But David Abrams, executive director of the Schroeder Institute for Tobacco Research and Policy Studies at the Legacy Foundation, an antismoking research group, said the study’s data do not support that conclusion.
“I am quite certain that a survey would find that people who have used nicotine gum are much more likely to be smokers and to have trouble quitting, but that does not mean that gum is a gateway to smoking or makes it harder to quit,” he said.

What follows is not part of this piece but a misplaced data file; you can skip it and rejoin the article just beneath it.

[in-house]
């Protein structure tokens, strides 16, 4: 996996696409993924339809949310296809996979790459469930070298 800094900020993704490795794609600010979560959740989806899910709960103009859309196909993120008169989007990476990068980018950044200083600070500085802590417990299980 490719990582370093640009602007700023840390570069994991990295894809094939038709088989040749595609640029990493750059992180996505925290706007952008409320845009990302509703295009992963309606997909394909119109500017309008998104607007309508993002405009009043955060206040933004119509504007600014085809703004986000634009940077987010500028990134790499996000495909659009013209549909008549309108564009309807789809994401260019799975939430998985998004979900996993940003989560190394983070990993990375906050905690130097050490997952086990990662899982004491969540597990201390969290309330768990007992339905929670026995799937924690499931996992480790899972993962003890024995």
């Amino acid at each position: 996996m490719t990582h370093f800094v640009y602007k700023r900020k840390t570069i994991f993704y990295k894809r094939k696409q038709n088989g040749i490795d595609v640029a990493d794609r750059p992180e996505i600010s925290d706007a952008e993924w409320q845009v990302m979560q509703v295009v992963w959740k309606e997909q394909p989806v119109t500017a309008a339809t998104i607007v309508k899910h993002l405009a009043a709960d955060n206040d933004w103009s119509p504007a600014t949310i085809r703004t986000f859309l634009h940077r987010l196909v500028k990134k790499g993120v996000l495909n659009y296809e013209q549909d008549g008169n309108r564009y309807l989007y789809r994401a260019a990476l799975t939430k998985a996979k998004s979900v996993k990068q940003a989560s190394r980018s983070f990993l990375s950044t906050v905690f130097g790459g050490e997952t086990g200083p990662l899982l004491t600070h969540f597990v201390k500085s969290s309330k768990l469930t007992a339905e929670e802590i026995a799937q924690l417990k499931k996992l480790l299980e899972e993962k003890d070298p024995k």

He argued that there were many possible reasons that students who experimented with e-cigarettes were also heavier smokers — for example, living in a home where people smoke, belonging to a social circle where smoking is more common, or abusing drugs or alcohol.
The study did have a bright spot: Youths who used e-cigarettes were more likely to plan to quit smoking. Dr. Abrams highlighted that finding, but said it was impossible to tell whether students who planned to quit actually did, because the data did not track this.